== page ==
Pizza: Transcendent of Class, Culture and (perhaps) Supply Chain Disruptions

By Berlin Schaubhut (NYC).

New York City’s food system is complicated, decentralized and growing. With unique geographic characteristics, immense cultural diversity and a booming, densely packed population, the Big Apple poses for an interesting case study in how the world’s urbanites are fed.

New York contains more people to feed than any other city in the United States. It also has the highest population density, containing 27,000 people per square mile. Servicing these people are more than 20,000 restaurants, 13,000 food retailers and 1,600 public farmers markets.  Each of these establishments receive their food from a variety of distributors, usually involving middlemen. Many retailers source their ingredients from distributors such as Restaurant Depot and Jetro.

Although sitting on one of the largest natural harbors in North America, most of New York’s food arrives on trucks.  As much as 96 percent of all food flowing into New York is hauled in on four wheels, according to a 2002 study conducted by the Earth Institute of Columbia. At that time, there were more than 33.5 million tons of food moving into the New York area. By 2035, this quantity will reportedly bump up to 54 million tons.

The diversity of New York is almost as staggering as its size. More than 3 million people living in New York -- almost a third of the population -- were born in another country. One would imagine this diversity makes the city not only one of the largest food systems but also one with the greatest variety in taste preferences. Yet, as the stereotype suggests and New Yorkers will concur, pizza transcends all. A long-time unifier of the city’s population, the New York slice is an icon for not just the metropolis, but the entire state.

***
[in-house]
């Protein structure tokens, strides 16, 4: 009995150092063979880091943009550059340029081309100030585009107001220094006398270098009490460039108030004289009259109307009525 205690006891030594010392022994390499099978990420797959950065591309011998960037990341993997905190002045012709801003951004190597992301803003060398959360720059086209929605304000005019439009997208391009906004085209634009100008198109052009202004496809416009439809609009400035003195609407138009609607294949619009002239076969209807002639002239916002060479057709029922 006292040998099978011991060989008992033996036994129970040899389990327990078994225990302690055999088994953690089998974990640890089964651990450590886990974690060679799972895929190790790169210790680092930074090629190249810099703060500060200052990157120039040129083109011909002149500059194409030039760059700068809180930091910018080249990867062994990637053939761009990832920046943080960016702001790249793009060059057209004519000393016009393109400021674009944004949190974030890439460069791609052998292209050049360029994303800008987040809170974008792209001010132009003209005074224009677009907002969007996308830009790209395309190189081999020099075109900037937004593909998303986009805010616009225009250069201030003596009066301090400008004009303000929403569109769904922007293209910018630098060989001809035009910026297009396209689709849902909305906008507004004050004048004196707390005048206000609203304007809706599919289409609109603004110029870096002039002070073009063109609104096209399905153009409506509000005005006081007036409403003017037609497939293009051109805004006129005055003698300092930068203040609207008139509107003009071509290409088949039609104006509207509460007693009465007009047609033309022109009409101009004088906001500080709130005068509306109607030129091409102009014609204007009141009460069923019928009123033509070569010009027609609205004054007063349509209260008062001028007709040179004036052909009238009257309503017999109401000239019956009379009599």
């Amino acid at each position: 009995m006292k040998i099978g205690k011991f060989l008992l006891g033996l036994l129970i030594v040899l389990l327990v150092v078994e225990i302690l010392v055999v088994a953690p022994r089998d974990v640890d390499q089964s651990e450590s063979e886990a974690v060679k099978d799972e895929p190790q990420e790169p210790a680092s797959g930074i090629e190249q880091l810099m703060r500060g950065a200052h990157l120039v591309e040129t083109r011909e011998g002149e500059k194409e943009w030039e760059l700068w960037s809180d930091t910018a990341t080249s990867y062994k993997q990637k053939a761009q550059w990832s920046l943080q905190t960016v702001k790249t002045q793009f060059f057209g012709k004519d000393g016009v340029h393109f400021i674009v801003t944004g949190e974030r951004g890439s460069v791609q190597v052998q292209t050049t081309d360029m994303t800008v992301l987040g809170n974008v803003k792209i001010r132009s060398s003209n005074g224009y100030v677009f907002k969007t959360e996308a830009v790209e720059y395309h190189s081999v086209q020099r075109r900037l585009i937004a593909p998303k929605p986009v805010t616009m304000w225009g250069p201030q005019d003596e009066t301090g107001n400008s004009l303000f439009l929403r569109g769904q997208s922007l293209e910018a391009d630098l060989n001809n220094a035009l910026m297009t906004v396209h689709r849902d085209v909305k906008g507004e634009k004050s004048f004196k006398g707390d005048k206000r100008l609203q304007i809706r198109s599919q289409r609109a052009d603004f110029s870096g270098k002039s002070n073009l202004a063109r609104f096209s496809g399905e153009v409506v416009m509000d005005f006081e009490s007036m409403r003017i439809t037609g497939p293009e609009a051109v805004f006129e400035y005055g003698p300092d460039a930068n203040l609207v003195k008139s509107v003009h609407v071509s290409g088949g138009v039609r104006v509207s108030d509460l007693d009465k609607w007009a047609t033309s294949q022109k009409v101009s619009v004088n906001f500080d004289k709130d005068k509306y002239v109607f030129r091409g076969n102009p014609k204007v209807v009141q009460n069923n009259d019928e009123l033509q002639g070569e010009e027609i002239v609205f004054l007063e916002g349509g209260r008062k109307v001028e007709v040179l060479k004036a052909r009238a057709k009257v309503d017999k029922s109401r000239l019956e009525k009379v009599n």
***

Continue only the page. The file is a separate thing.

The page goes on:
New York state has more than 9,000 pizzerias, more than 80 percent of which are independently owned, the highest number in the country. Eleven percent of all independent pizzerias in the U.S. are in New York state, according to PMQ Pizza Magazine.

Union Pizza Works. Brooklyn, NY. Schaubhut, 201

Union Pizza Works. Brooklyn, NY. Schaubhut, 201

New York city consumes a large amount of pizza, much of which comes in the form of dollar (or $2) slices from to-go pizzerias all over the city. For those who aren’t on the go or don’t mind paying more for a slice, you can find gourmet and fine-dining establishments, some ultra-hip and farm-to-table, such as Roberta’s in Brooklyn, serving pizza that receive the highest of critical acclaim.

Pizza in NYC can come in a variety of forms to fit each of the unique dining needs of every social and economic class of consumers. New Yorkers can get their pizza from a delivery man on a bicycle, from the frozen foods aisle at their local grocer or bodega, via a pizza cart in Central Park, at a five-star dining establishment, a fast-food franchise restaurant or a local mom-and-pop pizzeria down the street.

European pizza cafe & the 86th street subway. New York, NY. Schaubhut, 2014

European pizza cafe & the 86th street subway. New York, NY. Schaubhut, 2014

Because pizza can apply to every demographic, social class, and economic class in NYC, and because of its iconic food status in the Big Apple, it is an ideal food to use to examine the NYC food supply chain. How do the supply chains differ between a pizzeria that tries to offer the lowest price versus a pizzeria that tries to serve the highest quality? Does the pizzeria serving 99 cent slices use the same ingredients, middlemen, distributors and food manufacturers, as a place like Di Fara Pizza, which sells its slices for $5 each?

Pizza remains a unique food commodity in a city that contains such a wide variety of cultures, economic levels, social classes and ages. A New Yorker’s pizza choice can illuminate a lot about that person. What can pizza itself illuminate about the entire city?